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Chapter 5


Nicolas Bourthoumieux
& Aine McBride 


21 May 2021
Coined by Sigmund Freud in 1919, the theory of Unheimlichkeit -the UNCANNY- points out how fear, horror and mystery tend to appear within the most familiar environments. Spanning indoor and outdoor a modernist domestic space, the works of Áine McBride and Nicolas Bourthoumieux invite us to look differently at ubiquitous objects or random materials, redefining the tension between reality and its perception.

Actively engaging with the peculiar architecture of the house, the artists pursue an alienation of the theatrical role of architecture in staging domesticity.

Text co-written by Claire Contamine and Jêrome Nicod.




Áine McBride

Set on the grounds and soil of 10N, Áine McBride`s sculptures summon a feeling of liminality. The status of the materials they put together seem transitional, difficult to define. Responsive to the site, their works expose the relationship between building, materials and architecture, mirroring the means of its construction. The raw sculptural accumulations of plywood, concrete, and tiles echo the existing materials of the house that one does not even notice anymore. As Chris Fite-Wassilak wrote about their work: “The installations are accumulations of noticed un-noticing, the accentuating of the ultraordinary.“1

By evoking their surrounding environment rather than standing as self-referenced objects, they create an unfamiliar dimension in this domestic space. Their agency in the space calls out to other realities, one of the modern city, its ruins, places in between at the threshold of something. “The peculiar combination of elements that feel inherent and alien, for lack of better words, quietly dislocates where the shaping of space takes place, unhinges its immediate relationship to that place. McBride’s installations are always attuned to the edges that constitute and enable space itself, that, while calling attention to the materialities of the room in which its found, also seem to efface the particularities of the building in which they’re installed.”

Made during a week of residency in 10N, Áine McBride’s works can be split in two groups: two sculptures note-Amour and t.taste, and experimental installations reflecting on their research about this peculiar house. The photos on the table, the bookshelf, the glazed roof tiles and the slab arrangement in the garden are prototypes of sorts that embody as well the transitionary, the potentiality of future works. But most importantly, with these artistic gestures, they uncannily come back to the primary state of the house that they visited for the first time six months ago: its domesticity.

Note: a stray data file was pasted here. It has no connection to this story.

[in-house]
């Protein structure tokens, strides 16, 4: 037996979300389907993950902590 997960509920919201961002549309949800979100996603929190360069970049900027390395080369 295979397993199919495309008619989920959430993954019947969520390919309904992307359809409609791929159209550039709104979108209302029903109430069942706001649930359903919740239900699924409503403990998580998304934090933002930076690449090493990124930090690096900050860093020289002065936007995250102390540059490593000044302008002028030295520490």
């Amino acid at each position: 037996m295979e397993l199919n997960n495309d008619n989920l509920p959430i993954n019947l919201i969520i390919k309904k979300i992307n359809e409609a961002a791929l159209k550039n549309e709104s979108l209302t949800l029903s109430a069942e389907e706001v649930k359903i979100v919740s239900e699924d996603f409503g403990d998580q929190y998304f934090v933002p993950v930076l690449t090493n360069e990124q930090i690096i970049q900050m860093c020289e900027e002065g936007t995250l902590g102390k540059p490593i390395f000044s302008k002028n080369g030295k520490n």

1 Exerpt of "Chris Fite-Wassilak", Inverse Amnesia, text commissioned by FLACC Genk, 2020


Nicolas Bourthoumieux

In his practice, Nicolas Bourthoumieux subtly materializes his astonishment of the world, nourished by essential serendipity. At 10N, his poetic gestures occupy the space, refusing a negotiation with the architecture. This ensemble of works commonly reveals the strange, invisible transformation time may confer on things. Often recycling his own artworks, he sees objects as carrying a temporal charge from which ghosts may (re)appear. In his series of Embus, he plays with the painterly phenomenon of fading, by which the oil is absorbed by the canvas, eliminating all shiny aspects of the matter. With this process, the thickness of the layers fosters the arising of remnants from the underlayers, granting it a sculptural autonomous presence.

The finish of his paintings and sculptures are explicitly rough, revealing the uncanny friction of processes, matters and materials. But rather relating to the freudian definition of uncanny - something familiar yet alien - Nicolas Bourthoumieux also highlights essential physical truths that could defy the acknowledged logic. In the basement, the linear steel sculpture Ici metaphorically sets a vertical here and now on an imaginary linear timeline. In Principe d’incertitude (principle of uncertainty), the fragile green glasses held in tension contain uranium, a highly radioactive element. The paradox of this title is interesting to the artist, for whom the strength of a principle is that it preexists to any reality that will be defined after it, when in quantum physics, the uncertainty principle is one asserting a fundamental limit to accuracy. Here, the 1920’s glasses carry an active substance from the past towards the future, seized in its very own fragility.

Nicolas Bourthoumieux’s states that time shall not be measured as a succession of fleeing moments but rather understood as potential multiplicity of realities that could co-exist.

With Minuit, a lit candlestick combining neo-gothic, art deco and dystopian aesthetics looking down at the house fireplace, Nicolas Bourthoumieux conveys with a sort of melancholia the spirits of past ostentatious social gathering while also recalling the slow eviction of fire from the domestic environment for its dangerous potential.

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